If you have been a regular reader of our Comments About Responsible Energy, you know that one of our big concerns is the impact seemingly altruistic initiatives regarding energy and global warming have on the unsuspecting consumers—the citizens who make up much of our membership. Last week the House Select Committee made much ado about bringing the CEO’s from the major oil companies to Washington to research the high gasoline prices. While all their posturing is made to look like they are doing something for the citizens, they may, in fact, do more harm than good. Note the comment about increased production costs raising the price at the pump.

With this insightful posting, we introduce you to a new voice. We believe you’ll want to hear more from his experience! Let us know what you think.

Massachusetts Congressman Ed Markey wants some answers from “Big Oil.” He had five oil company CEOs in front of his House Select Committee on Energy Independence and Global Warming, grilling them on high prices and high profits. Markey said, “This is not an April’s fools joke on Big Oil, because the prices at the pump are no laughing matter.”

He’s right. It’s not a joke on the oil companies.

The joke is on us.

Markey wants to revise the tax structure on U.S. oil producers, increasing their tax burden by some $18 billion. Of course, as Rep. Markey should know, increasing these taxes will simply increase production costs and further raise the pump prices that he’s so concerned about. It will make oil exploration in the U.S. even less competitive and force American companies to do more work overseas, further increasing our reliance on other countries.

All in all, a poorly thought out strategy from someone in charge of a committee with “Energy Independence” in the name.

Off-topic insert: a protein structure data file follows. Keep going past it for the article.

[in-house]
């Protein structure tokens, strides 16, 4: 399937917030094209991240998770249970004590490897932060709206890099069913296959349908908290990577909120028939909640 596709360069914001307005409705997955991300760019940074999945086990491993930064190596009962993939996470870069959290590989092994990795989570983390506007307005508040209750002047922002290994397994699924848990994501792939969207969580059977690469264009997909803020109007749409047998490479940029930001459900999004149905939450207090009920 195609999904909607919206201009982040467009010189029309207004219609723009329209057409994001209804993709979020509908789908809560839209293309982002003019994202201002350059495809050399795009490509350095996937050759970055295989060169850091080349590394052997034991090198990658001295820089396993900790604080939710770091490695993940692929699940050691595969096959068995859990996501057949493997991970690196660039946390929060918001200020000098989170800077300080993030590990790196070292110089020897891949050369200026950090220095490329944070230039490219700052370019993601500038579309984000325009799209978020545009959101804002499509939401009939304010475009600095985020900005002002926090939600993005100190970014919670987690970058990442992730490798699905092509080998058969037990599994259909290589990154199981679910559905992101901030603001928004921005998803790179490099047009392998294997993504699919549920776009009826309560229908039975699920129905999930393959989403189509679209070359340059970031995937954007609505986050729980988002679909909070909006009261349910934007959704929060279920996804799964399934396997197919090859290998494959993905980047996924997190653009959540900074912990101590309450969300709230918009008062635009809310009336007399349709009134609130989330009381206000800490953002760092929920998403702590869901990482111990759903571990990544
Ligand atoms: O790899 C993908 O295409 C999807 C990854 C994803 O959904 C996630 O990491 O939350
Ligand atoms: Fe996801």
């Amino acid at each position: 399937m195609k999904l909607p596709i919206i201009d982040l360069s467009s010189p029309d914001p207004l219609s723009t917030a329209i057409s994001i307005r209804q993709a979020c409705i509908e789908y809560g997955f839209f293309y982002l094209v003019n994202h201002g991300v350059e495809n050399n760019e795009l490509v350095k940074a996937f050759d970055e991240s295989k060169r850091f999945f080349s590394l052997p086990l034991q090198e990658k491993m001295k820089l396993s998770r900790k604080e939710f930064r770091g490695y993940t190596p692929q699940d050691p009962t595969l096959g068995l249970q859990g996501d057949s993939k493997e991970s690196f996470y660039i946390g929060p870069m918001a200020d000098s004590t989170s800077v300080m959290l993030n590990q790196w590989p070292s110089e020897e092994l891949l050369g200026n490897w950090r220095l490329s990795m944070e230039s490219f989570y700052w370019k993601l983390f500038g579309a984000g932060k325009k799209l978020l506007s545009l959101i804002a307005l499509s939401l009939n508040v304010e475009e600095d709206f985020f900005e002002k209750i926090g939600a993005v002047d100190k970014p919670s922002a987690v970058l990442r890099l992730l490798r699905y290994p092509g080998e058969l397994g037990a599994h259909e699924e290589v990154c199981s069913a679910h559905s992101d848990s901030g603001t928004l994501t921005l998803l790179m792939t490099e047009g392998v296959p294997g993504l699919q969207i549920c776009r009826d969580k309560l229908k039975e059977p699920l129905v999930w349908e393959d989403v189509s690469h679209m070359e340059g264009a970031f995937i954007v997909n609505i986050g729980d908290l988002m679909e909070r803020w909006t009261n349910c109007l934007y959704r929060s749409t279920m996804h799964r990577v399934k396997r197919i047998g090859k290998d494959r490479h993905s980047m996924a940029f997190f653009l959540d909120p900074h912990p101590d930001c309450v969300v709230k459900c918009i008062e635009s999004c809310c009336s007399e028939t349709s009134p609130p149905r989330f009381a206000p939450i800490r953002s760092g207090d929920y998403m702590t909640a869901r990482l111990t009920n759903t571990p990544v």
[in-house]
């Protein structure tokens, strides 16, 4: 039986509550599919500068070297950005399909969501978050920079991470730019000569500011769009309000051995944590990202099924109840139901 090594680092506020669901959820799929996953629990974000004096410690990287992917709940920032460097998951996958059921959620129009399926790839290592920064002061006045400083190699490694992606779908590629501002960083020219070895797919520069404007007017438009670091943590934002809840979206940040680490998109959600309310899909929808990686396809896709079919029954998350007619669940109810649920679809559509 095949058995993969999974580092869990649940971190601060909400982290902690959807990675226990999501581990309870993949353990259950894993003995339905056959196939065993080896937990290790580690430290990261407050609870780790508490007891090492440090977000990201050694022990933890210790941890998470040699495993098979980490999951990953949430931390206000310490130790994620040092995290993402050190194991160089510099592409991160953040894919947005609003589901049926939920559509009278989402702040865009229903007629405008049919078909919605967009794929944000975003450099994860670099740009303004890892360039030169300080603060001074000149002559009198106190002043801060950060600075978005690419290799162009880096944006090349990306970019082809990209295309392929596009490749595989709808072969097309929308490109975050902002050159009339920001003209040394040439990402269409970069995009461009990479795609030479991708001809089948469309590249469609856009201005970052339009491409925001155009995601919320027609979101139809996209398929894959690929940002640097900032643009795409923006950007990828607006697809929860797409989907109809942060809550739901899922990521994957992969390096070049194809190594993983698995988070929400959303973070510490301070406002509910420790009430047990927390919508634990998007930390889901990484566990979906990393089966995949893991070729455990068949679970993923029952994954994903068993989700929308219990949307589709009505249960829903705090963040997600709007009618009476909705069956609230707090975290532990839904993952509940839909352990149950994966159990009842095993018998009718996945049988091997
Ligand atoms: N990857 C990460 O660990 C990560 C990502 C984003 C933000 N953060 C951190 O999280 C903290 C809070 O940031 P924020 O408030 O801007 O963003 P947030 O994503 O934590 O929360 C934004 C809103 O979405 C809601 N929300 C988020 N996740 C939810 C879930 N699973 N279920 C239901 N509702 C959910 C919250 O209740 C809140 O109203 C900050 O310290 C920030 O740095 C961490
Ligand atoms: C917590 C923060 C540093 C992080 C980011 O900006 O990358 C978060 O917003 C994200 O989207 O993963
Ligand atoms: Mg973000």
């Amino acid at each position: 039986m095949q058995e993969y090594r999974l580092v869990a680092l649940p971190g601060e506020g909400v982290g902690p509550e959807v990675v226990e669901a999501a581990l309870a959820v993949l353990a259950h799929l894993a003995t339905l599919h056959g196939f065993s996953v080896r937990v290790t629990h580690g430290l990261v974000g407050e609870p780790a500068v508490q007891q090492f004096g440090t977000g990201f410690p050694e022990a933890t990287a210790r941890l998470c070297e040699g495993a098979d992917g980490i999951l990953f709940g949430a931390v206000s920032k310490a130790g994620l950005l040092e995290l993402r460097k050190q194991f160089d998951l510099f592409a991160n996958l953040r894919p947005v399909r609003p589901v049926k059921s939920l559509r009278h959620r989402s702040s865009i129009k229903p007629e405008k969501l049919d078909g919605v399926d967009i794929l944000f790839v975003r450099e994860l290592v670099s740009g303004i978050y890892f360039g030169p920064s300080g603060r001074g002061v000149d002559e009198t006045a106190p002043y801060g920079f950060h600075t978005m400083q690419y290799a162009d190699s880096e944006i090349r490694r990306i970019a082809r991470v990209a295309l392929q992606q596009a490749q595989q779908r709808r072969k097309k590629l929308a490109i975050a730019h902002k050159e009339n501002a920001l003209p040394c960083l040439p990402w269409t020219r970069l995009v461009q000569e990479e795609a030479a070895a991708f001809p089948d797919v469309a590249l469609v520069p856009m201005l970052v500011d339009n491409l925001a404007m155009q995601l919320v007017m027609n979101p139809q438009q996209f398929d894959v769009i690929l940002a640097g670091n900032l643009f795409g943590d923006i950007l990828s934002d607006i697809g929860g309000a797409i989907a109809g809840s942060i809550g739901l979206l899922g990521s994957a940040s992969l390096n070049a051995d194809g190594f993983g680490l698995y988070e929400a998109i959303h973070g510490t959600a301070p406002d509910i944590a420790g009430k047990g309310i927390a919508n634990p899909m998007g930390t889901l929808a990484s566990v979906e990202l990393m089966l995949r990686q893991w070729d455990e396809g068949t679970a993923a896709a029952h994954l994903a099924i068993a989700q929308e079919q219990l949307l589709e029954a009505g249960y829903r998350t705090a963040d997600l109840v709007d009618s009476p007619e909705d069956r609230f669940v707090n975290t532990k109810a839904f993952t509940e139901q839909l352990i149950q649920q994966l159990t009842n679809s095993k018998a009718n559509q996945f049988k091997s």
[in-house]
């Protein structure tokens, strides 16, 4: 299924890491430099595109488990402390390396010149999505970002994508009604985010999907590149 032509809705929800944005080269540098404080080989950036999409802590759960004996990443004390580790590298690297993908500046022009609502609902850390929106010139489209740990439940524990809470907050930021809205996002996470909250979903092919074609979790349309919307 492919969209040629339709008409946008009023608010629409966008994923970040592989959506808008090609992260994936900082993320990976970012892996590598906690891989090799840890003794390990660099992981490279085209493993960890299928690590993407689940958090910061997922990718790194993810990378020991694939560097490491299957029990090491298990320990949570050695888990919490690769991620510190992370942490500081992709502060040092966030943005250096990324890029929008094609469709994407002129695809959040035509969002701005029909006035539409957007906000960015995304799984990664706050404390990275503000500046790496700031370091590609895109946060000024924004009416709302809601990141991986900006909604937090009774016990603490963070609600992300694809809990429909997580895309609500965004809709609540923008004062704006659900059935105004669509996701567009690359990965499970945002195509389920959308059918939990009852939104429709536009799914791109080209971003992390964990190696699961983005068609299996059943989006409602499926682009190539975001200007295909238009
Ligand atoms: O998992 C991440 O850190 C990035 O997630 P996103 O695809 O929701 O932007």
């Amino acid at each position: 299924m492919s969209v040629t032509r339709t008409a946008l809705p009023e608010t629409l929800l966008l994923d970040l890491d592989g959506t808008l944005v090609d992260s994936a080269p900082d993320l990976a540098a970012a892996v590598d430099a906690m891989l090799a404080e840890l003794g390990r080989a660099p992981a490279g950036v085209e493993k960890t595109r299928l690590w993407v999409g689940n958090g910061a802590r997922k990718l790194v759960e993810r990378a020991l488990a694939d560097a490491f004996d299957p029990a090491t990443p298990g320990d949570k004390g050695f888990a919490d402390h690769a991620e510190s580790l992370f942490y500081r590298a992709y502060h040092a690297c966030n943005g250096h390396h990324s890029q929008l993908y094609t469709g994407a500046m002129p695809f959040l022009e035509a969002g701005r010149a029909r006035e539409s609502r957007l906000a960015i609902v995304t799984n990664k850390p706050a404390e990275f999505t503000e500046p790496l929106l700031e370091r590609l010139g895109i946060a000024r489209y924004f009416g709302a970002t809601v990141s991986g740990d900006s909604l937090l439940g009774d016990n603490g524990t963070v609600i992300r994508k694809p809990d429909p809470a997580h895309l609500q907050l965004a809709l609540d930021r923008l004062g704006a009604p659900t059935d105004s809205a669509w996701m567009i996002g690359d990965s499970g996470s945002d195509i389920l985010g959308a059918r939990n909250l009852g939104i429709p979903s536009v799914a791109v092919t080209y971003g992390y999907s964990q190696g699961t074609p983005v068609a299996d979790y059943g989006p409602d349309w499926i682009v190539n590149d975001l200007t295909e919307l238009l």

Oil and natural gas companies don’t make any more on their investment than a lot of other industries. In fact, percentage-wise, they’re only around average.

Energy companies make big profits when prices are high, like they are at present. But in good times and bad, they must invest gigantic sums of money in exploration, production and infrastructure.

They’ve sunk $1.25 trillion into energy production since 1992 and it’s estimated that $6 trillion more will be needed to meet global demand over the next twenty years. If high taxes diminish oil company profits and discourage investors, where does the money for development come from?

As Exxon Mobil Senior VP Stephen Simon told Congress, "Imposing punitive taxes on American companies will discourage the investments needed to safeguard our energy security. The pursuit of alternative fuels must not detract from investments in oil and gas."

He’s right. Developing alternative fuels is smart. Diminishing our supply of traditional fuels in the process is not. Markey needs to rethink his agenda.

Jack Rafuse is the principal of Rafuse Consulting, and a former energy policy advisor for the Nixon Administration in the Office of Management and Budget and the Federal Energy Administration. Rafuse had previously worked at the Navy Department and the Center for Naval Analyses. He subsequently worked for Union Oil of California (Unocal), an international oil and gas company. Currently, Rafuse is an independent consultant on energy and trade. His areas of expertise are Global Energy Trade and Supply, and Energy Regulation and Policy. For more information, visit